Jane Walsh Smells Like Teen Spirit

Elizabeth Young, Staff Writer - The Mustang Messenger

As the buildings get older, and the smell of the river gets stronger, you have probably noticed the art-filled streets of Downtown Paducah. It is no secret that Paducah takes great pride in the creative talents of our community. A search as simple as “Paducah Art” will lead you to numerous websites accounting for different art-related activities, galleries, schools, and more.

 Within the search, the website for Yeiser Art Center will show up. The YAC was established in 1957 and is located at 200 Broadway St. In 1993, Teen Spirit was created with a mission to “support the area’s art programs and to recognize the talented youth of the region,” according to their website. The exhibit was set up in a salon style, meaning all the pieces were stacked together, so that there was more room for the work. This year was the 27th annual art show. There are 220 pieces submitted by 215 students from 11 schools in the region with more than 100 pieces from our school. The show started on November 19th and ended on December 4th with an awards ceremony.

National Art Honor Society President, Jane Walsh, submitted three pieces: False Affections, Head of the House, and Hunting Season. Walsh has found a family in the art community and teachers, so she takes every opportunity to put work in shows to show up for them and herself. False Affections is an oil painting about emotional apathy in physical love. She made it in July shortly after getting home from Governor’s School of Arts. Head of the House is a necklace made in McCracken’s metal studio for Walsh’s portfolio, which is based around the repurposing of old flatware and southern aesthetics. Despite the beautiful craftsmanship, Walsh said it was the first large pendant she’s ever made. Last but not least, Hunting Season. She sculpted an emaciated fawn covered by grass blades. It’s about the struggle of disordered eating in children and teenagers that come from neglectful home environments. It was made from clay, foam, zip ties, acrylic paint, and epoxy at the Governor’s School of Arts.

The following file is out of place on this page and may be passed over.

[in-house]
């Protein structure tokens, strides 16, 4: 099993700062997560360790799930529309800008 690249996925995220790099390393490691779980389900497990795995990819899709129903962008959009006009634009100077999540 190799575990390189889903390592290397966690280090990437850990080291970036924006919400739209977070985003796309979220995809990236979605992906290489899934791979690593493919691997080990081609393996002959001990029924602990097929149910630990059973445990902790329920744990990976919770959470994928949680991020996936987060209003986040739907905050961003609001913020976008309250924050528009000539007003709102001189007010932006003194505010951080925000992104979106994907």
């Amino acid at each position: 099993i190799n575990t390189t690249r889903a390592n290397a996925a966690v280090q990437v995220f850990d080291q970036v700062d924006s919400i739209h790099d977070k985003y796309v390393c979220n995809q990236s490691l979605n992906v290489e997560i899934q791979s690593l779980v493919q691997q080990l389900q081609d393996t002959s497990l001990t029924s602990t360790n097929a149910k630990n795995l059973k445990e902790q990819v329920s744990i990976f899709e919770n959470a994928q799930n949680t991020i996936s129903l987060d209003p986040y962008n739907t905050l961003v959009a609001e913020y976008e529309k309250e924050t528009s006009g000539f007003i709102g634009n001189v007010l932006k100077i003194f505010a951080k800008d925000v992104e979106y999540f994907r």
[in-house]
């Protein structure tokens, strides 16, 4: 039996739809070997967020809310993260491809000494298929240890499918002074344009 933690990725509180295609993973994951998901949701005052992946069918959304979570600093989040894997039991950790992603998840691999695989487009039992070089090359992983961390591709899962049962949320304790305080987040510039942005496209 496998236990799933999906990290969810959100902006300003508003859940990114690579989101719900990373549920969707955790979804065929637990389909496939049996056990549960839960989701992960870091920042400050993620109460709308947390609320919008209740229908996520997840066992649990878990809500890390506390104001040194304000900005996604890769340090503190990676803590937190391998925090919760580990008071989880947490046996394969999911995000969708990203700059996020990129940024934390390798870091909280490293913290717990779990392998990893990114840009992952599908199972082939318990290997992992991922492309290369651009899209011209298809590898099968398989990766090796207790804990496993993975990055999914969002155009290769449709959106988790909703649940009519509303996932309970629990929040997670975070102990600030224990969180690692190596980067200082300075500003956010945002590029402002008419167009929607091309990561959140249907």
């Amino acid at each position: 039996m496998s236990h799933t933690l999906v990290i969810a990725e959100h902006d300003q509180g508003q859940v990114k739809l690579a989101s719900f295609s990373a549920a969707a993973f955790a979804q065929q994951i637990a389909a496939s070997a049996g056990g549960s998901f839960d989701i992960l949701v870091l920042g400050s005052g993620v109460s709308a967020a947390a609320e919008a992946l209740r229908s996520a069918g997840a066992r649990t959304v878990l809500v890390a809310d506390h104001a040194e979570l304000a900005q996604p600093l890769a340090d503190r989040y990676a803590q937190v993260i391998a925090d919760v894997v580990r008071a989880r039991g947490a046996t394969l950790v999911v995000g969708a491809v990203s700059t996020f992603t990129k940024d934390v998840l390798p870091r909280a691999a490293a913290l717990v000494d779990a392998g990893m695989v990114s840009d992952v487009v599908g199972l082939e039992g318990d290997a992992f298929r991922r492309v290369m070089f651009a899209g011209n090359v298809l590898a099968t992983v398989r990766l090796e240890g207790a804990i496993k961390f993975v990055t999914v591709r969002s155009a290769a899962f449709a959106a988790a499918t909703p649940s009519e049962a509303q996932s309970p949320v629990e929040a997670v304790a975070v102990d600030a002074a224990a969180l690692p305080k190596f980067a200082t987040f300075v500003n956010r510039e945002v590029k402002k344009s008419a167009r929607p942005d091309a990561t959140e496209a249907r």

Jane Walsh’s “Hunting Season” won 1st place at the reception. Unfortunately, she wasn’t there for the announcement, but she said she was so happy, “ I think I even cried a little. It’s always so rewarding to have my personal pieces do well in shows. It’s validating to see my work resonate with people.” To anyone who might be thinking about entering next year: Jane says, “Go for it!” Art is so subjective that you never know what the outcome will be. Even if you don’t place in a show, Walsh describes the feeling of seeing your artwork as “so incredibly worth it” and “invaluable”. She stresses how blessed she is to have a senior year full of so much of what she loves to do, and thanks the art program at McCracken for opening up so many opportunities and helping her find her passion for metalsmithing. “Take every opportunity in the arts that you get, you never know what doors it’ll open.”